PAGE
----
NASA's Curiosity Mars rover conducted a rare science experiment on the Martian surface. The rover conducted a 'wet chemistry' experiment for the second time during its seven-year schedule. After the experiment, the rover was found taking a break and clicking selfie images with the Red planet in the backdrop.
NASA Curiosity Rover Dubbed Mars Chemist
At the moment, the NASA Curiosity rover is exploring an area called 'Glen Etive' on Mars. The Glen Etive region is situated on the lower slopes of Mountain Sharp which is believed to be rich in clay minerals. The experiment conducted by NASA's Curiosity rover involved the process of dropping a drilled sample into a special solvent.
Clay is an important discovery on the Martian surface as it provides evidence of the past existence of water and is good at preserving chemical compounds. The result would help the Curiosity rover to identify carbon-containing organic molecules.
NASA Curiosity Mars Rover Clicks Selfie
After conducting the wet experiment, the rover captured a selfie by a camera placed at the end of its robotic arm. The image was stitched together by 57 separate images. The panoramic shot highlights the second time the rover has performed the chemistry experiment.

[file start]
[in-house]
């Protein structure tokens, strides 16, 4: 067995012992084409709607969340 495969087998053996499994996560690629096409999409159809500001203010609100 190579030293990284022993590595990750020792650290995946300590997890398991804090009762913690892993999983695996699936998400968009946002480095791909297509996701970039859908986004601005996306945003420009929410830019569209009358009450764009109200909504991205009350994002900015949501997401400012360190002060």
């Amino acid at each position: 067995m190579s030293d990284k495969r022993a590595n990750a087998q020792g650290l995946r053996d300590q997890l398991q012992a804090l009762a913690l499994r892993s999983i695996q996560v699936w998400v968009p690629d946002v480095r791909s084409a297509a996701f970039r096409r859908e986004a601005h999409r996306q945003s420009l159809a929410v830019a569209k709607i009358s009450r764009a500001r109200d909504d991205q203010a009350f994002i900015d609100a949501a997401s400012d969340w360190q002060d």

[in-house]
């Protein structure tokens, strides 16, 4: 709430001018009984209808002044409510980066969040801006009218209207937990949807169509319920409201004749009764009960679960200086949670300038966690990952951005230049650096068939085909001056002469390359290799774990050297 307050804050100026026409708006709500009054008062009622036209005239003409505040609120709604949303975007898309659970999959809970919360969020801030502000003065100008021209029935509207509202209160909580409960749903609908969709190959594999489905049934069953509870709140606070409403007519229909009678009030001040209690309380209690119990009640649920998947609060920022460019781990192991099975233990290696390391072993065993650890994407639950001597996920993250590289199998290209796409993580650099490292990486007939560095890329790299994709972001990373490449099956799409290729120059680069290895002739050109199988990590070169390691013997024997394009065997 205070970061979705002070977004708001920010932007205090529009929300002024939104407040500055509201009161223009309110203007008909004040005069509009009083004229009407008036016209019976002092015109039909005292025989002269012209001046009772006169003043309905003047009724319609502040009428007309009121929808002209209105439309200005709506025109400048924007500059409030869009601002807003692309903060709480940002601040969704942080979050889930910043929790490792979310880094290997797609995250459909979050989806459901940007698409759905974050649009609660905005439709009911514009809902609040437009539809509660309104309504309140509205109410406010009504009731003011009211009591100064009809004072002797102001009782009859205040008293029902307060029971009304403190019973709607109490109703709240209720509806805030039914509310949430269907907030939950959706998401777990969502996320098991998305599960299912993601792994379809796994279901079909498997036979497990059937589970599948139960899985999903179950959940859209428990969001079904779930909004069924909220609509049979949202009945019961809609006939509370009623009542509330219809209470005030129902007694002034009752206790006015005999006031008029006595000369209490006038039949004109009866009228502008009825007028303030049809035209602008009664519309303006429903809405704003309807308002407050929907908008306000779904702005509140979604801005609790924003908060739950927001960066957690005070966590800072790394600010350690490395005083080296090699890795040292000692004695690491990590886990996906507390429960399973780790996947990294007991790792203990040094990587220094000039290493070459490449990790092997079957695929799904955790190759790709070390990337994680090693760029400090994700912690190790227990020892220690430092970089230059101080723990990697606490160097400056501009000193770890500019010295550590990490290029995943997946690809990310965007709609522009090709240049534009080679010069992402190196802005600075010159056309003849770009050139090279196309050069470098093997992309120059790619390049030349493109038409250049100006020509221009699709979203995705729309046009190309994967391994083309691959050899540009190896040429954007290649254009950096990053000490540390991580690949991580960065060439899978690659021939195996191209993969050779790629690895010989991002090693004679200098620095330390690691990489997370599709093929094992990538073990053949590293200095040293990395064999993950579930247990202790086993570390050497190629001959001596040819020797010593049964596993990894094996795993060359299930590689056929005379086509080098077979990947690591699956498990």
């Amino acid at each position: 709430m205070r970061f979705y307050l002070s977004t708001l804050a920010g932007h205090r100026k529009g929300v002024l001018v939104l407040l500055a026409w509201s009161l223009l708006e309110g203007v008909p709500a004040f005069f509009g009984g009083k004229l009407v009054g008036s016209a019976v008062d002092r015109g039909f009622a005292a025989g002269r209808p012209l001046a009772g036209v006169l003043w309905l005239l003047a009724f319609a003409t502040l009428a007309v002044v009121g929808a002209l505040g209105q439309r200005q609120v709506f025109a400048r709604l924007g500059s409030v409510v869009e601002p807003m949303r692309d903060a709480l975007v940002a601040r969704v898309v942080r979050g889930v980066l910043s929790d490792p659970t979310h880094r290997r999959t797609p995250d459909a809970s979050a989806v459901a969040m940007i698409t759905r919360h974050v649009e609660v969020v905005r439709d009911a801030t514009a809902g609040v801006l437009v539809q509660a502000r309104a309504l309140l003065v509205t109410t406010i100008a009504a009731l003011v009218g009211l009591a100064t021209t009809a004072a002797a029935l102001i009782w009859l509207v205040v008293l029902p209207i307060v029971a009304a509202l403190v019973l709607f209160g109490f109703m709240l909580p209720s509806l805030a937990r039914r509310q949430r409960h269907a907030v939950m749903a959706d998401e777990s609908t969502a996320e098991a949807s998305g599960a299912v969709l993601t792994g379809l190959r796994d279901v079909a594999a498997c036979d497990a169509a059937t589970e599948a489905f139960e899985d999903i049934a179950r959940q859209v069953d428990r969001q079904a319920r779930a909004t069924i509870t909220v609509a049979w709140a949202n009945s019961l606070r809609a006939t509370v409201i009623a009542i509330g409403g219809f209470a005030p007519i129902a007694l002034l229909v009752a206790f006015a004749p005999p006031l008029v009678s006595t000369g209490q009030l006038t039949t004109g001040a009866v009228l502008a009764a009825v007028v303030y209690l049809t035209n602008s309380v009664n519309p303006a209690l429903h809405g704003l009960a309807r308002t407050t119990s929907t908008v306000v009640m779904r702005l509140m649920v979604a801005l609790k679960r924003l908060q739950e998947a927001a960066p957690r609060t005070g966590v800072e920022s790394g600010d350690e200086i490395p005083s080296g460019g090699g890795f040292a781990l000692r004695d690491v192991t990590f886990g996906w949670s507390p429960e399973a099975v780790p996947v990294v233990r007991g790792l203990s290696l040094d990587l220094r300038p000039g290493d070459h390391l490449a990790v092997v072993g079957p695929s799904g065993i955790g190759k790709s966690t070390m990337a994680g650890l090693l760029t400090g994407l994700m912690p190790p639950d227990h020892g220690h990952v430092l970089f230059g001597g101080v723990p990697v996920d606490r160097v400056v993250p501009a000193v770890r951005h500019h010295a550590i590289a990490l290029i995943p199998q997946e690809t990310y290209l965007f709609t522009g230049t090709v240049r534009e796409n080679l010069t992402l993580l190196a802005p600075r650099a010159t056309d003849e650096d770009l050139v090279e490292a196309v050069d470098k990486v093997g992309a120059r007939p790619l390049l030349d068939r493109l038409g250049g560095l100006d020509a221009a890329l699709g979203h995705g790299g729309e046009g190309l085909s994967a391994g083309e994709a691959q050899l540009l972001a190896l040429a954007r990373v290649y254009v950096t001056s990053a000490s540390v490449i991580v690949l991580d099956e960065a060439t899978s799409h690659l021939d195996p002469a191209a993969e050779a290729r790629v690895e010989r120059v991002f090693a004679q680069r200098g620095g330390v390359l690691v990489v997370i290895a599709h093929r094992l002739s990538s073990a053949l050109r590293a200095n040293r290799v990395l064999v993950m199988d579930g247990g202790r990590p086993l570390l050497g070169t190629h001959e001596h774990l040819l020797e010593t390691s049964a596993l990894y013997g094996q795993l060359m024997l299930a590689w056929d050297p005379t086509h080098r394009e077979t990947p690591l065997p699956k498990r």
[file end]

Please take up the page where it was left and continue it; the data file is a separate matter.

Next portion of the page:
"A new selfie taken by NASA's Curiosity Mars rover is breathtaking, but it's especially meaningful for the mission's team," NASA's Paul Mahaffy from the Goddard Space Flight Center said in a statement. Looking at the selfie image, part of the Curiosity rover's upward route is visible.
Going into further analysis, the NASA Curiosity rover's selfie shows the dark contours of the Vera Rubin Ridge, about 300m behind the rover. This was the region that Curiosity left behind about a year ago. Simultaneously, one can spot the Gale Crater's floor just beyond the Ridge. This was the region that Curiosity discovered and confirmed to have harbored a lake and stream system, which might have supported life eons ago.